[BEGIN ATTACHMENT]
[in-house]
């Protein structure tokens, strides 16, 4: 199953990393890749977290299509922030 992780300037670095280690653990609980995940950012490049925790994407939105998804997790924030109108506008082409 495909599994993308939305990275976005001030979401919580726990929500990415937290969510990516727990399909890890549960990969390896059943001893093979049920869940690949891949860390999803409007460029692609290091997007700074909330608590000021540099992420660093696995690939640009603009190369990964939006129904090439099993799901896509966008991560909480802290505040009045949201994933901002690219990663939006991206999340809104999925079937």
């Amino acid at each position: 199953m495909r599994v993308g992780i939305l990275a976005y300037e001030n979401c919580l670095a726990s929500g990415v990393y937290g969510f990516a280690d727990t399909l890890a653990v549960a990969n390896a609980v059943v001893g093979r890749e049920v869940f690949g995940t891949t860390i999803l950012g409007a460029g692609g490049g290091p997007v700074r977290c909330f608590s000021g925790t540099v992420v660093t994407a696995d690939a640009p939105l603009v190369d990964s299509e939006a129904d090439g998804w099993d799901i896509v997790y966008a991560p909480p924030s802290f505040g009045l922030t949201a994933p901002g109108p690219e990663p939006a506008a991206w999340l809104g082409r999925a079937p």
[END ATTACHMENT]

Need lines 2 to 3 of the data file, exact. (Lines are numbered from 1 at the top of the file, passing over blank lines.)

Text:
């Protein structure tokens, strides 16, 4: 199953990393890749977290299509922030 992780300037670095280690653990609980995940950012490049925790994407939105998804997790924030109108506008082409 495909599994993308939305990275976005001030979401919580726990929500990415937290969510990516727990399909890890549960990969390896059943001893093979049920869940690949891949860390999803409007460029692609290091997007700074909330608590000021540099992420660093696995690939640009603009190369990964939006129904090439099993799901896509966008991560909480802290505040009045949201994933901002690219990663939006991206999340809104999925079937």
């Amino acid at each position: 199953m495909r599994v993308g992780i939305l990275a976005y300037e001030n979401c919580l670095a726990s929500g990415v990393y937290g969510f990516a280690d727990t399909l890890a653990v549960a990969n390896a609980v059943v001893g093979r890749e049920v869940f690949g995940t891949t860390i999803l950012g409007a460029g692609g490049g290091p997007v700074r977290c909330f608590s000021g925790t540099v992420v660093t994407a696995d690939a640009p939105l603009v190369d990964s299509e939006a129904d090439g998804w099993d799901i896509v997790y966008a991560p909480p924030s802290f505040g009045l922030t949201a994933p901002g109108p690219e990663p939006a506008a991206w999340l809104g082409r999925a079937p």